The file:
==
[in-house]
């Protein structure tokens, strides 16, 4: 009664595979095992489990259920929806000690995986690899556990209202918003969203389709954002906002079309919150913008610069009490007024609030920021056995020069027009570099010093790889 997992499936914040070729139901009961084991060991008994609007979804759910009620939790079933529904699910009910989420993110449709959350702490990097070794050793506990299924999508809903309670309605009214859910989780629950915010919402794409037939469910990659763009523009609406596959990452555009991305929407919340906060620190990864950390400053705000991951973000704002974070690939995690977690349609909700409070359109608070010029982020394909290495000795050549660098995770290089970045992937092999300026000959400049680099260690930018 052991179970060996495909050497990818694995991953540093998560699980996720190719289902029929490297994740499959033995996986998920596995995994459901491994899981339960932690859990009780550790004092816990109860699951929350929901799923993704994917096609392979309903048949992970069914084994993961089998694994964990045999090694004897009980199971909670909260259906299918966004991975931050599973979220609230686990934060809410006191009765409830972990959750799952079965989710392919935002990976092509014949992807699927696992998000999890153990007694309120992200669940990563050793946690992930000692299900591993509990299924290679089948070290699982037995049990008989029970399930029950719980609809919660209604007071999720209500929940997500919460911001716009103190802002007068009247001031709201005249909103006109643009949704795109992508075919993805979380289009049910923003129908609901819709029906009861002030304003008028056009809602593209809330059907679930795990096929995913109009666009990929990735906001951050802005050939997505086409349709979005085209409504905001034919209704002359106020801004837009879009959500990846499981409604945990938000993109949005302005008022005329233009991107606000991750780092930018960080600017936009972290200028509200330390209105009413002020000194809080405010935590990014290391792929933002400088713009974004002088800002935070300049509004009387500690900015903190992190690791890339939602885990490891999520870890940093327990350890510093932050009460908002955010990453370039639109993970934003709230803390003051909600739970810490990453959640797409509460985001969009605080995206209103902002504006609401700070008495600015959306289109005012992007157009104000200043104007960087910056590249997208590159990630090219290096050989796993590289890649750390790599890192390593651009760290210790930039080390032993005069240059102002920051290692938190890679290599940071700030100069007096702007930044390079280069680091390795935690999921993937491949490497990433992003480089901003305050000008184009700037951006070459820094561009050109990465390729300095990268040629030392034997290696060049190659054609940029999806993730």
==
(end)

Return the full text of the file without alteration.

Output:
[in-house]
């Protein structure tokens, strides 16, 4: 009664595979095992489990259920929806000690995986690899556990209202918003969203389709954002906002079309919150913008610069009490007024609030920021056995020069027009570099010093790889 997992499936914040070729139901009961084991060991008994609007979804759910009620939790079933529904699910009910989420993110449709959350702490990097070794050793506990299924999508809903309670309605009214859910989780629950915010919402794409037939469910990659763009523009609406596959990452555009991305929407919340906060620190990864950390400053705000991951973000704002974070690939995690977690349609909700409070359109608070010029982020394909290495000795050549660098995770290089970045992937092999300026000959400049680099260690930018 052991179970060996495909050497990818694995991953540093998560699980996720190719289902029929490297994740499959033995996986998920596995995994459901491994899981339960932690859990009780550790004092816990109860699951929350929901799923993704994917096609392979309903048949992970069914084994993961089998694994964990045999090694004897009980199971909670909260259906299918966004991975931050599973979220609230686990934060809410006191009765409830972990959750799952079965989710392919935002990976092509014949992807699927696992998000999890153990007694309120992200669940990563050793946690992930000692299900591993509990299924290679089948070290699982037995049990008989029970399930029950719980609809919660209604007071999720209500929940997500919460911001716009103190802002007068009247001031709201005249909103006109643009949704795109992508075919993805979380289009049910923003129908609901819709029906009861002030304003008028056009809602593209809330059907679930795990096929995913109009666009990929990735906001951050802005050939997505086409349709979005085209409504905001034919209704002359106020801004837009879009959500990846499981409604945990938000993109949005302005008022005329233009991107606000991750780092930018960080600017936009972290200028509200330390209105009413002020000194809080405010935590990014290391792929933002400088713009974004002088800002935070300049509004009387500690900015903190992190690791890339939602885990490891999520870890940093327990350890510093932050009460908002955010990453370039639109993970934003709230803390003051909600739970810490990453959640797409509460985001969009605080995206209103902002504006609401700070008495600015959306289109005012992007157009104000200043104007960087910056590249997208590159990630090219290096050989796993590289890649750390790599890192390593651009760290210790930039080390032993005069240059102002920051290692938190890679290599940071700030100069007096702007930044390079280069680091390795935690999921993937491949490497990433992003480089901003305050000008184009700037951006070459820094561009050109990465390729300095990268040629030392034997290696060049190659054609940029999806993730």